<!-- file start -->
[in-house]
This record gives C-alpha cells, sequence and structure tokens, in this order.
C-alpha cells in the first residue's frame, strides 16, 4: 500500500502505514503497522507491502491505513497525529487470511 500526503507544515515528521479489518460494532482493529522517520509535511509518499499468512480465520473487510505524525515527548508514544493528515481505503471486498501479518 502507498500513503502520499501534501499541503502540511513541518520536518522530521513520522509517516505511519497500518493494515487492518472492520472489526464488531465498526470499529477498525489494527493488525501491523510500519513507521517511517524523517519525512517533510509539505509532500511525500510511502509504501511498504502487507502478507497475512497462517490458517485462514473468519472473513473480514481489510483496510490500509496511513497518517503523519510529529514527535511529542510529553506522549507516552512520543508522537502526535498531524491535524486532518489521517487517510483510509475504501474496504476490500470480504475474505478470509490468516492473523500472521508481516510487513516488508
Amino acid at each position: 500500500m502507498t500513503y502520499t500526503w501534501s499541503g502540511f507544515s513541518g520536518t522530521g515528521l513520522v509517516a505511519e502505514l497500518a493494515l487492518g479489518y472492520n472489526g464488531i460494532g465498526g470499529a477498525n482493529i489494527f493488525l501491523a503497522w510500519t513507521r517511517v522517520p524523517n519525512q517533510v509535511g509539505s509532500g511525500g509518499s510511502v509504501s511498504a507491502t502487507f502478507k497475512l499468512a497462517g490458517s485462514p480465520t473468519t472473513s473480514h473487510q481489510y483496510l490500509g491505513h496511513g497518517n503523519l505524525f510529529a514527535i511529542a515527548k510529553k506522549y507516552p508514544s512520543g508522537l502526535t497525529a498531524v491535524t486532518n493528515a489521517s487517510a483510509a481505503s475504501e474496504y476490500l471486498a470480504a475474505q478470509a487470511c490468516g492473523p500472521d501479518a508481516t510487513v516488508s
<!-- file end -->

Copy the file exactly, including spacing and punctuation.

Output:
[in-house]
This record gives C-alpha cells, sequence and structure tokens, in this order.
C-alpha cells in the first residue's frame, strides 16, 4: 500500500502505514503497522507491502491505513497525529487470511 500526503507544515515528521479489518460494532482493529522517520509535511509518499499468512480465520473487510505524525515527548508514544493528515481505503471486498501479518 502507498500513503502520499501534501499541503502540511513541518520536518522530521513520522509517516505511519497500518493494515487492518472492520472489526464488531465498526470499529477498525489494527493488525501491523510500519513507521517511517524523517519525512517533510509539505509532500511525500510511502509504501511498504502487507502478507497475512497462517490458517485462514473468519472473513473480514481489510483496510490500509496511513497518517503523519510529529514527535511529542510529553506522549507516552512520543508522537502526535498531524491535524486532518489521517487517510483510509475504501474496504476490500470480504475474505478470509490468516492473523500472521508481516510487513516488508
Amino acid at each position: 500500500m502507498t500513503y502520499t500526503w501534501s499541503g502540511f507544515s513541518g520536518t522530521g515528521l513520522v509517516a505511519e502505514l497500518a493494515l487492518g479489518y472492520n472489526g464488531i460494532g465498526g470499529a477498525n482493529i489494527f493488525l501491523a503497522w510500519t513507521r517511517v522517520p524523517n519525512q517533510v509535511g509539505s509532500g511525500g509518499s510511502v509504501s511498504a507491502t502487507f502478507k497475512l499468512a497462517g490458517s485462514p480465520t473468519t472473513s473480514h473487510q481489510y483496510l490500509g491505513h496511513g497518517n503523519l505524525f510529529a514527535i511529542a515527548k510529553k506522549y507516552p508514544s512520543g508522537l502526535t497525529a498531524v491535524t486532518n493528515a489521517s487517510a483510509a481505503s475504501e474496504y476490500l471486498a470480504a475474505q478470509a487470511c490468516g492473523p500472521d501479518a508481516t510487513v516488508s